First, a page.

Rich Schultz/Getty Images

Freddy Galvis happy with Phillies’ decision to extend protective netting

4 Comments

Last summer, Phillies shortstop Freddy Galvis lined a foul ball into the stands and unfortunately struck and injured a young girl. After the game, Galvis pleaded for the Phillies to extend the protective netting further down the first and third base lines. The next day, another fan was struck in nearly the same area and Galvis — in the field this time — threw his hands up in frustration.

During the offseason, the Phillies did heed the advice of their shortstop, extending the netting to the far ends of both the home and visitors’ dugouts.

Two weeks into the regular season, Galvis is happy, MLB.com’s Todd Zolecki reports. Galvis said, “A little bit over the dugout and I think more people are going to be safe. The last couple of days, I think I saw like one guy get hit on the other side [of the netting]. But this is a good start. Let’s see what it brings and go from there.”

Galvis added, “I don’t know if it was because I said something, but at the point right now I feel good, because people come here with their families and they’re protected right now, especially young kids. I think right now there’s more safety. You hit one into the net, OK, that’s over. We have the net right there and you can keep your focus on the game.”

Around this time last year, Craig noted that the players in particular seem to be very much in favor of extending the protective netting.

Zolecki reports that the Phillies invited season-ticket holders with seats behind the dugout to take a look at the field from behind the extended netting. Of the 175 people to show up, none cancelled their season tickets and only 10 asked to have their seats relocated.

Mike Stiles, Phillies executive VP and COO, said, “Since we started playing, we’ve had no complaints. The comments that we’re getting right now is, ‘It’s not interfering with our ability to watch the game,’ and ‘We appreciate being behind the netting.'”

Stiles continued, “Our players have been good about flipping balls lightly over the netting so they’re still getting some foul balls. It’s been a very positive experience. It was the right move, and I think we did it the right way giving people an opportunity to come look. If they wanted to move, they could.”

Mark Melancon is considering surgery

Getty Images
Leave a comment

Giants’ right-hander Mark Melancon is considering surgery for an undisclosed injury, the pitcher told reporters prior to Friday’s game against the Phillies. Melancon did not divulge the exact location of the injury, but revealed that it had been plaguing him off and on since the 2012 season and was a separate issue from the right pronator strain that kept him sidelined through much of July and August. Giants’ head athletic trainer Dave Groeschner called the injury day-to-day and has not revealed a timetable for the right-hander’s return, should surgery become necessary.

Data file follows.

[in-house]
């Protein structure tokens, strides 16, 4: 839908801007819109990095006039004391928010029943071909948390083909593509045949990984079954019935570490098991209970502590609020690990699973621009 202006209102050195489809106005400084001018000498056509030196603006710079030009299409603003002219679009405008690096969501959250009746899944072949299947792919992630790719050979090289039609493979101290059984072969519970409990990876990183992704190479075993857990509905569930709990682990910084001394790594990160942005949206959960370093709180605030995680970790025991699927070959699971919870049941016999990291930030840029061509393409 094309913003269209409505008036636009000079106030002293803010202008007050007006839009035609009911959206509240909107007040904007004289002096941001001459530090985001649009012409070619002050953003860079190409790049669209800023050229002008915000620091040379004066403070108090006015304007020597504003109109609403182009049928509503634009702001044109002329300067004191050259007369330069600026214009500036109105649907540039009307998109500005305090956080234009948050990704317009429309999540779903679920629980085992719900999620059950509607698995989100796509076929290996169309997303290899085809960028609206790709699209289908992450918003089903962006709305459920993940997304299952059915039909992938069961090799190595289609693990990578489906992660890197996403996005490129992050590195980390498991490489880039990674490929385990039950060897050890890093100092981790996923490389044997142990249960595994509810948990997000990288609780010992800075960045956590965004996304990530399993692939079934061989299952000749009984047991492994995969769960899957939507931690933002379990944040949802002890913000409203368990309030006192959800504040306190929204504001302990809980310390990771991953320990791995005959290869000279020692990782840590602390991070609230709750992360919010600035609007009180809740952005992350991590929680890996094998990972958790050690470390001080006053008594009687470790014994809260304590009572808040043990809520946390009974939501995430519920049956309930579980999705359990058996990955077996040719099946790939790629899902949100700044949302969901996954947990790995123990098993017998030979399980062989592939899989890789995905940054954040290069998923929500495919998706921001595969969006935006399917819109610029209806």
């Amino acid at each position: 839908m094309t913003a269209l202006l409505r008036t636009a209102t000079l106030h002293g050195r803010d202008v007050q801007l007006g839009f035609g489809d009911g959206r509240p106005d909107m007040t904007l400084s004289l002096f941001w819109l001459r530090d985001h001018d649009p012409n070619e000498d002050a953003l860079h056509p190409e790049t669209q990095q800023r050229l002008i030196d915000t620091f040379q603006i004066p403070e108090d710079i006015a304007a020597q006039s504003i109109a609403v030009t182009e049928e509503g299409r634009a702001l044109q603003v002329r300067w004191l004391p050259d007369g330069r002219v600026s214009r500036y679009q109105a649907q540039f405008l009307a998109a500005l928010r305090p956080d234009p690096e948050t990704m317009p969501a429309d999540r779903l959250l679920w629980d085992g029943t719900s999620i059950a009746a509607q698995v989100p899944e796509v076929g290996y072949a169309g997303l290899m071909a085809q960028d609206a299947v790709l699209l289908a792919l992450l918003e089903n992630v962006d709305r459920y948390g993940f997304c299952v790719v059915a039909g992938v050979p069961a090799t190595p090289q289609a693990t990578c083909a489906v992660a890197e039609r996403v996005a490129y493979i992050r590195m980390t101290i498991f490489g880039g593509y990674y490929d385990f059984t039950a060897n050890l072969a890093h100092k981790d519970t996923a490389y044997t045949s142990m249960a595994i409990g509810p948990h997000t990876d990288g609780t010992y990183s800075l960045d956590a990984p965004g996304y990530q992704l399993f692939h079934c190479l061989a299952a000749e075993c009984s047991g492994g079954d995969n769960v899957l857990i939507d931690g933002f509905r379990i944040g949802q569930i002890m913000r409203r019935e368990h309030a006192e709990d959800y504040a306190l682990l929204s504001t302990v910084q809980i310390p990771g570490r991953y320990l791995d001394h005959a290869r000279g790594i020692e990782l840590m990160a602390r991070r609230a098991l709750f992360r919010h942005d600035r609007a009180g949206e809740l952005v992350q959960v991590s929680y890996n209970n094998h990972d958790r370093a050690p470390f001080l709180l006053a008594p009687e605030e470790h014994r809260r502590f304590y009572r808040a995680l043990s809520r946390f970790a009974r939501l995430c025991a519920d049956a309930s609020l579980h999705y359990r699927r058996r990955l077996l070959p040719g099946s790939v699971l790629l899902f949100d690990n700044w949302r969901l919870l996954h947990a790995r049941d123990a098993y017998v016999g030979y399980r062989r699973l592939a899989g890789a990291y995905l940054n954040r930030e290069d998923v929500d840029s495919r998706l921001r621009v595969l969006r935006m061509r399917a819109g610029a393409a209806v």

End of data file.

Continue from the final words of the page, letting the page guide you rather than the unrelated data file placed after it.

Melancon, 32, has struggled to replicate the sparkling pitching line he produced with the Pirates and Nationals in 2016. He’s toting a 3.80 ERA through 25 appearances with San Francisco, flanked by a 1.1 BB/9 and 7.6 SO/9 over 23 2/3 innings. His season has been significantly shortened after multiple trips to the disabled list for a right forearm strain, and while he looked to be in line to resume his closing duties this week, the Giants will likely play it safe with the veteran righty to keep him from compromising his health in 2018.

Although the injury doesn’t appear to be severe in nature, it’s clearly intensified over the last few months. Per MLB.com’s Chris Haft, Melancon said he’s “had discomfort every day this season,” though he hopes to continue pitching through the remainder of 2017. The Giants aren’t on the verge of contending by any stretch of the imagination, but a solid end to the 2017 season could help Melancon make some headway as he looks to reclaim his status as the team’s closer next spring.

Watch: Javier Baez snares a 106-MPH ground ball

Getty Images
6 Comments

What happens when an irresistible force meets an immovable object? Just ask Javier Baez, who tracked down a sizzling 106-MPH ground ball from Jose Bautista on Friday afternoon. The defensive gem helped preserve the Cubs’ three-run lead in the top of the ninth inning, paving the way for Wade Davis‘ 25th save of the season.

Baez also impressed at the plate, collecting an RBI single in the second inning before getting tagged out at home by Miguel Montero on a convoluted 9-6-3-6-2 putout. He returned in the eighth inning to pester Tim Mayza and cleared the left field hedge with a 409-foot, two-run blast for his 20th home run of the year. With the win, the Cubs improved to 64-57 and now hold a scant 1.5-game lead over the Brewers in the NL Central.